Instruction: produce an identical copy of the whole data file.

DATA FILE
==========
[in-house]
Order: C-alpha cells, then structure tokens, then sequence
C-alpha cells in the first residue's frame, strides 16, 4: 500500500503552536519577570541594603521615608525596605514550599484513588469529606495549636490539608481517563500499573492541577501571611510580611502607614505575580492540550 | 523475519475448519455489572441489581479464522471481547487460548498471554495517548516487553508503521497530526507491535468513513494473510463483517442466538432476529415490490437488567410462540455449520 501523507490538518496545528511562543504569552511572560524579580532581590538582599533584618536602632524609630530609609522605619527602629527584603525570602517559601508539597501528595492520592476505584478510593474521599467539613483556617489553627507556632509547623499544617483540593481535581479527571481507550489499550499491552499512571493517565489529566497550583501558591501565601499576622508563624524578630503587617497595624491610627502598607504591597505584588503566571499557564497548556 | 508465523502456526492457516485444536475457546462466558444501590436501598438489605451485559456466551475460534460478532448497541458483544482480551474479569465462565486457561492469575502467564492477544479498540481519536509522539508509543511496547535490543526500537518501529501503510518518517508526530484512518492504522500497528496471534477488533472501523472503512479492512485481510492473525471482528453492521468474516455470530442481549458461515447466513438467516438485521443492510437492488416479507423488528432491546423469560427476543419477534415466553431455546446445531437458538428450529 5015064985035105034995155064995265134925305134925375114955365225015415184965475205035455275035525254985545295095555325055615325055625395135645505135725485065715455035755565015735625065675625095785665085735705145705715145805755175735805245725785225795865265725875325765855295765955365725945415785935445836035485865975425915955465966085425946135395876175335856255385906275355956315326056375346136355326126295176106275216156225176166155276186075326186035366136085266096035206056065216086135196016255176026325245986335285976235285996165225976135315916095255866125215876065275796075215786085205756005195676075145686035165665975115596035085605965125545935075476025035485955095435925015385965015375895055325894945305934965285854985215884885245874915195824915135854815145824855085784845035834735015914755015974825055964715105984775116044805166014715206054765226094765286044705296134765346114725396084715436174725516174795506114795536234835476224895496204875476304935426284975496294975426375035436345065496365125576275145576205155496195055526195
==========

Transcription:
[in-house]
Order: C-alpha cells, then structure tokens, then sequence
C-alpha cells in the first residue's frame, strides 16, 4: 500500500503552536519577570541594603521615608525596605514550599484513588469529606495549636490539608481517563500499573492541577501571611510580611502607614505575580492540550 | 523475519475448519455489572441489581479464522471481547487460548498471554495517548516487553508503521497530526507491535468513513494473510463483517442466538432476529415490490437488567410462540455449520 501523507490538518496545528511562543504569552511572560524579580532581590538582599533584618536602632524609630530609609522605619527602629527584603525570602517559601508539597501528595492520592476505584478510593474521599467539613483556617489553627507556632509547623499544617483540593481535581479527571481507550489499550499491552499512571493517565489529566497550583501558591501565601499576622508563624524578630503587617497595624491610627502598607504591597505584588503566571499557564497548556 | 508465523502456526492457516485444536475457546462466558444501590436501598438489605451485559456466551475460534460478532448497541458483544482480551474479569465462565486457561492469575502467564492477544479498540481519536509522539508509543511496547535490543526500537518501529501503510518518517508526530484512518492504522500497528496471534477488533472501523472503512479492512485481510492473525471482528453492521468474516455470530442481549458461515447466513438467516438485521443492510437492488416479507423488528432491546423469560427476543419477534415466553431455546446445531437458538428450529 5015064985035105034995155064995265134925305134925375114955365225015415184965475205035455275035525254985545295095555325055615325055625395135645505135725485065715455035755565015735625065675625095785665085735705145705715145805755175735805245725785225795865265725875325765855295765955365725945415785935445836035485865975425915955465966085425946135395876175335856255385906275355956315326056375346136355326126295176106275216156225176166155276186075326186035366136085266096035206056065216086135196016255176026325245986335285976235285996165225976135315916095255866125215876065275796075215786085205756005195676075145686035165665975115596035085605965125545935075476025035485955095435925015385965015375895055325894945305934965285854985215884885245874915195824915135854815145824855085784845035834735015914755015974825055964715105984775116044805166014715206054765226094765286044705296134765346114725396084715436174725516174795506114795536234835476224895496204875476304935426284975496294975426375035436345065496365125576275145576205155496195055526195